Prisoners with severe mental health problems should be transferred and treated in hospital whenever possible. To help facilitate quicker transfers, a protocol has been issued setting out what must be done when a prisoner has been waiting for a hospital place for more than three months following acceptance by the NHS. Tighter monitoring has also been introduced to identify prisoners waiting an unacceptably long period for transfer.
In 2005, 24 per cent more prisoners with mental illness too severe for prison were transferred to hospital than in 2002—up to 896 from 722. In the quarter ending September 2006, 43 prisoners had been waiting over 12 weeks for a transfer, down from 58 in the same quarter in 2005.
We are looking to further reduce the national waiting time standard for transfers between custodial settings and hospitals and pilots of a 14-day maximum wait will take place in 14 mental health trusts this year. A protocol specific to the transfer to hospital of young people in the secure estate with severe mental illness is also being developed.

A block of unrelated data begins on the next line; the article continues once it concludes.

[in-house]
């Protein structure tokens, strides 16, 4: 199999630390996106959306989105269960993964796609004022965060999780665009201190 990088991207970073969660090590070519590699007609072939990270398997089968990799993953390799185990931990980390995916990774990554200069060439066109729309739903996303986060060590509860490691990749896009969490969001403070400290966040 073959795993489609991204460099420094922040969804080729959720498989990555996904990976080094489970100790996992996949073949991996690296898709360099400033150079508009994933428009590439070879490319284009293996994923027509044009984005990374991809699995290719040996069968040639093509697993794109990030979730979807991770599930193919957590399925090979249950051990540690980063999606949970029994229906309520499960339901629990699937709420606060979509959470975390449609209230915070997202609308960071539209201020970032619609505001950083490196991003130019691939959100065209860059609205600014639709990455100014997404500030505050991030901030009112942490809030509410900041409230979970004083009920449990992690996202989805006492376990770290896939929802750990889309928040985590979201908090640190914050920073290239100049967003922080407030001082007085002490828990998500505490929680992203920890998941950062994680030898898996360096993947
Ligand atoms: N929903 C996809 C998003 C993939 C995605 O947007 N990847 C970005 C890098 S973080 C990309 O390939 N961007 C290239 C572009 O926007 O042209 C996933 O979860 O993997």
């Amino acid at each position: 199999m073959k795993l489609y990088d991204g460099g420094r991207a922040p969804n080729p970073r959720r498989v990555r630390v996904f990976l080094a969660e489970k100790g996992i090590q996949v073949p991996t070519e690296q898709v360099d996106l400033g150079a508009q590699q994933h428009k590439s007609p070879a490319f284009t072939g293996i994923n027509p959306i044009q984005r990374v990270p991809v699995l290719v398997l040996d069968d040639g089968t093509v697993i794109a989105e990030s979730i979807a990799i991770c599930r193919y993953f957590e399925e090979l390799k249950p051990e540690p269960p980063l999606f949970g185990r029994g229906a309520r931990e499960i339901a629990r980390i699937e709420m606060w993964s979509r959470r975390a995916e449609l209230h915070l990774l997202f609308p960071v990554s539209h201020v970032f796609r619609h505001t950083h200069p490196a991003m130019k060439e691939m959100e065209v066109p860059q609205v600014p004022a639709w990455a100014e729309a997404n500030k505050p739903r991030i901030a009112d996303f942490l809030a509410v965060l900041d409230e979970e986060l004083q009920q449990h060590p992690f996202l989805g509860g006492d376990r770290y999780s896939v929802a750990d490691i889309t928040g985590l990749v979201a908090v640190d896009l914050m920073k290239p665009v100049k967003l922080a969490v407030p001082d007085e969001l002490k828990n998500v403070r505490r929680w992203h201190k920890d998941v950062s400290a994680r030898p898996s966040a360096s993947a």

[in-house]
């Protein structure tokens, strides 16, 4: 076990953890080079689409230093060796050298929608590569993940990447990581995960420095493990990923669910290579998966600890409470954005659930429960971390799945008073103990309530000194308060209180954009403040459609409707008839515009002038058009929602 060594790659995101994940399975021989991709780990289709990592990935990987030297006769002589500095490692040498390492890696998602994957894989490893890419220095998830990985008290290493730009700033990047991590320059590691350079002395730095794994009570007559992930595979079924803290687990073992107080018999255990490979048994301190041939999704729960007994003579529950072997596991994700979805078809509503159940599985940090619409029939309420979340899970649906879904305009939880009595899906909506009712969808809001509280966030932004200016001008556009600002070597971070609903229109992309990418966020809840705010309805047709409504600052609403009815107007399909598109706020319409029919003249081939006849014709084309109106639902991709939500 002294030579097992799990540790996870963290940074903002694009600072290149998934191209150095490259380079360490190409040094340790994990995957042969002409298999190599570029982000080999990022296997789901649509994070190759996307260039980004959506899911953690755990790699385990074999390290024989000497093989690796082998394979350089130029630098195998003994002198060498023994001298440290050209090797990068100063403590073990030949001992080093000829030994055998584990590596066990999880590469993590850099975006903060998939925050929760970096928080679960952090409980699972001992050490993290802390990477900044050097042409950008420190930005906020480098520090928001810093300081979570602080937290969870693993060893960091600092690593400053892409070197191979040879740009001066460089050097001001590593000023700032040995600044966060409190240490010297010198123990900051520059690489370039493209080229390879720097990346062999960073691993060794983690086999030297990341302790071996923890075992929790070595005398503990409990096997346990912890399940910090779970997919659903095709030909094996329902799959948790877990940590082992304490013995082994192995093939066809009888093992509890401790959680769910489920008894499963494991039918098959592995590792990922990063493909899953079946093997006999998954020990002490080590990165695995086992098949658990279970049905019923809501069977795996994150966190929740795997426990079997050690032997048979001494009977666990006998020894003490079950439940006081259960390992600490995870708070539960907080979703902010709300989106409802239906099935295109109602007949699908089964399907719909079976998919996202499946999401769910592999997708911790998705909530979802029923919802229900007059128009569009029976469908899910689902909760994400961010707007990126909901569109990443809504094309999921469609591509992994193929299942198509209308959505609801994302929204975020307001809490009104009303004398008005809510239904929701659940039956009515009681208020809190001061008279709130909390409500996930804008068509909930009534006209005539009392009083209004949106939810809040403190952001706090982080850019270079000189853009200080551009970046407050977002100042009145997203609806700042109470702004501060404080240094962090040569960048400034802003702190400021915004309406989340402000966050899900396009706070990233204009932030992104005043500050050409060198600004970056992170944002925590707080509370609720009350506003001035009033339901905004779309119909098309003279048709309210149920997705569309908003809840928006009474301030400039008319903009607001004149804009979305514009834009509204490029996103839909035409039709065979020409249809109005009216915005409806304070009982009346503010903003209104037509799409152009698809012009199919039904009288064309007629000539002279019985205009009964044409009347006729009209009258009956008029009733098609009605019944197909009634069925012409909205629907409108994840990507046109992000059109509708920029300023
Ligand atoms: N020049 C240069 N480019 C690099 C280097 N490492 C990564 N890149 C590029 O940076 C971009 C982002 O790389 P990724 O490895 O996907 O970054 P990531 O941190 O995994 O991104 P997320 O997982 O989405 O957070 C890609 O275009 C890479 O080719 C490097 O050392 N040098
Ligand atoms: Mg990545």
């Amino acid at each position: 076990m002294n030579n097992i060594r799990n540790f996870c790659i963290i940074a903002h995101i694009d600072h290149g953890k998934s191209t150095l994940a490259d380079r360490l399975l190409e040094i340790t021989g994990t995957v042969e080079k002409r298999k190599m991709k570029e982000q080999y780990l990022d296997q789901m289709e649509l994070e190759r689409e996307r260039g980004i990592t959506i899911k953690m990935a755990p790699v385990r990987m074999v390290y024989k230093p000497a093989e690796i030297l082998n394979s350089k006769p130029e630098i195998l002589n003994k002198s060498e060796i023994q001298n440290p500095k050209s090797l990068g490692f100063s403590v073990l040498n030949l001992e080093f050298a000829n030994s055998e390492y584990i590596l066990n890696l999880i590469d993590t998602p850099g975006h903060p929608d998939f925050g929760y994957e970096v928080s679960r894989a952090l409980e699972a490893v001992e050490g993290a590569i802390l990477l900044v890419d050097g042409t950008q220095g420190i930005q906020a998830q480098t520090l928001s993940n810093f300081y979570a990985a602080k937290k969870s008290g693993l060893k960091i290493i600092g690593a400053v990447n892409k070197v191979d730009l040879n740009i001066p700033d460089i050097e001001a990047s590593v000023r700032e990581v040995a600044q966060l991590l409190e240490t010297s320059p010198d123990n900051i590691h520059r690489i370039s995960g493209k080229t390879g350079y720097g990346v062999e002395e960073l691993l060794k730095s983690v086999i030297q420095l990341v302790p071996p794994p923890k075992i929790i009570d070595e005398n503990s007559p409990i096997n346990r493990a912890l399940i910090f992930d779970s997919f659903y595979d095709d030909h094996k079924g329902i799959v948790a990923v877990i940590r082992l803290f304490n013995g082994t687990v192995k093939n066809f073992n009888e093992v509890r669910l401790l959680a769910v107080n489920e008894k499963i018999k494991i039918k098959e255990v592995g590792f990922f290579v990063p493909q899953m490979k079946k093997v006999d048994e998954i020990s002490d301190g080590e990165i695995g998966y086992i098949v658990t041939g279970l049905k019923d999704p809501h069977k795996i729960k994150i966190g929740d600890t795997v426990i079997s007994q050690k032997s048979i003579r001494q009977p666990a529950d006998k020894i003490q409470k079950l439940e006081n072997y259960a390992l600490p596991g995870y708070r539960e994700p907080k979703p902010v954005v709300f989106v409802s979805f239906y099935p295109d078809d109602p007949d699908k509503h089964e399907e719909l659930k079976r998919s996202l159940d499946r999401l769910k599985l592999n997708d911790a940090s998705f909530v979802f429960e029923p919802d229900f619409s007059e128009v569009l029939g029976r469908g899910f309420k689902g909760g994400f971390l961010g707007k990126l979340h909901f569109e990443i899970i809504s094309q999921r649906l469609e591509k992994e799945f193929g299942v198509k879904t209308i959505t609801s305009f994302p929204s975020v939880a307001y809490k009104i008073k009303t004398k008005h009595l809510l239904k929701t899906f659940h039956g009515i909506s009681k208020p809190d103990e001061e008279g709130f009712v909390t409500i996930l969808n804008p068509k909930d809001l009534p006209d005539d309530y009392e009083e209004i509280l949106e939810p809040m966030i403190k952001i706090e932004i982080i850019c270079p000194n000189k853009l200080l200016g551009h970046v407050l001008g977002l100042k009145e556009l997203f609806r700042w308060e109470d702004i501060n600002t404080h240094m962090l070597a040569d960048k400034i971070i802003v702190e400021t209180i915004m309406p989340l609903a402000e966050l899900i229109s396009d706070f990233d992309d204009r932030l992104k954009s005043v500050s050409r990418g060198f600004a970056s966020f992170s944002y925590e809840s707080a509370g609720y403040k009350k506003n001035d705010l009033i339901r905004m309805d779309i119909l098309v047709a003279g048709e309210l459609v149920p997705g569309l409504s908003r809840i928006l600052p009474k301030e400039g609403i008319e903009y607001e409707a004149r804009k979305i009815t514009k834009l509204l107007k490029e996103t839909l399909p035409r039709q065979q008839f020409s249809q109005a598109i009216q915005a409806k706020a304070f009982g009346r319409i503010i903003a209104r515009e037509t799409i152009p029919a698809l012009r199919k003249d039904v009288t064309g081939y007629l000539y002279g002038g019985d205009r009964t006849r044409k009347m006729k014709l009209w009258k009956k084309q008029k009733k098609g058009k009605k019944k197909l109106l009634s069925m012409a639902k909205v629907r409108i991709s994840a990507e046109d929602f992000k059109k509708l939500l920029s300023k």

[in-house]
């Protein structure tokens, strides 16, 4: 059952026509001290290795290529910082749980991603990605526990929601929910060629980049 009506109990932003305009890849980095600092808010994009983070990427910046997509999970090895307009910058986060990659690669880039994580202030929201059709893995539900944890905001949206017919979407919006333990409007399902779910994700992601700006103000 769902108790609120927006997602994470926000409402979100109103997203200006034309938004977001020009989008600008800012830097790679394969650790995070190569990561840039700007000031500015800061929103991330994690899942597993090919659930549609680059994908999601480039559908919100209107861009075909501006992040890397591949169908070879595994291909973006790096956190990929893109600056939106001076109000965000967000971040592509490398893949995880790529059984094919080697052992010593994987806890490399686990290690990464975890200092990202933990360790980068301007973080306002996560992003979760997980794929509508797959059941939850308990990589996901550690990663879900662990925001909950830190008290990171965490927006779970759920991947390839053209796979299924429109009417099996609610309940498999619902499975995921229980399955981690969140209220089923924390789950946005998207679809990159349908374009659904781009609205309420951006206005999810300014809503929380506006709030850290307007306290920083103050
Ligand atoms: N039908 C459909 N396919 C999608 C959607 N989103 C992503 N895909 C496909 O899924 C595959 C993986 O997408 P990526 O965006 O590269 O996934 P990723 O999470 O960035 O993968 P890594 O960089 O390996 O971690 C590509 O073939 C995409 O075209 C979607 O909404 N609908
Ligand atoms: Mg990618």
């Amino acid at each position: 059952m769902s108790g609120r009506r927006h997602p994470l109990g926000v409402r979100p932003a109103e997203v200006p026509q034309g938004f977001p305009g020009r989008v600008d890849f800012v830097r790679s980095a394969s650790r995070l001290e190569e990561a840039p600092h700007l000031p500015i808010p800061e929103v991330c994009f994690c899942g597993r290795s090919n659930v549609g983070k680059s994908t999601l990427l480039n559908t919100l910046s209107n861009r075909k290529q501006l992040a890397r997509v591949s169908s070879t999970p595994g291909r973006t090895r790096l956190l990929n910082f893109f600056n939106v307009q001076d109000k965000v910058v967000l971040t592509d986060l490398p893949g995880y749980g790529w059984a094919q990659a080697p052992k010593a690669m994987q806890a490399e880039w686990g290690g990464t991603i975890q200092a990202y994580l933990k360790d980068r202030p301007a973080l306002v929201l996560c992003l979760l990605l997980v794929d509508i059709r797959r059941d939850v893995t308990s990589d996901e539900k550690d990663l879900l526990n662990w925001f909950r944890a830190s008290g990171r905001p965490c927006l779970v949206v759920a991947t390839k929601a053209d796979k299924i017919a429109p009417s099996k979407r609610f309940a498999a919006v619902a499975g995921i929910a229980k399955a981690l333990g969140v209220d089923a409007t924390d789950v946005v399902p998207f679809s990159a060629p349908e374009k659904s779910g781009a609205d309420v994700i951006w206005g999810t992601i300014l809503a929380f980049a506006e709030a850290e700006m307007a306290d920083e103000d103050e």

Mental health services for prisoners have been a key part of the Government's recent reforms of health services for prisoners. The Department of Health is now investing nearly £20 million a year in NHS mental health in-reach services for prisoners. These are community mental health teams working within prisons and are now available in 102 prisons, with some 360 extra staff employed. Every prison in England and Wales has access to these services.
A new commissioning framework, developed on behalf of the Department of Health, the Home Office, the Youth Justice Board and the Department for Education and Skills is shortly due to be issued setting out best practice guidelines for commissioning child and adolescent mental health services for children in secure establishments, including young offender institutions.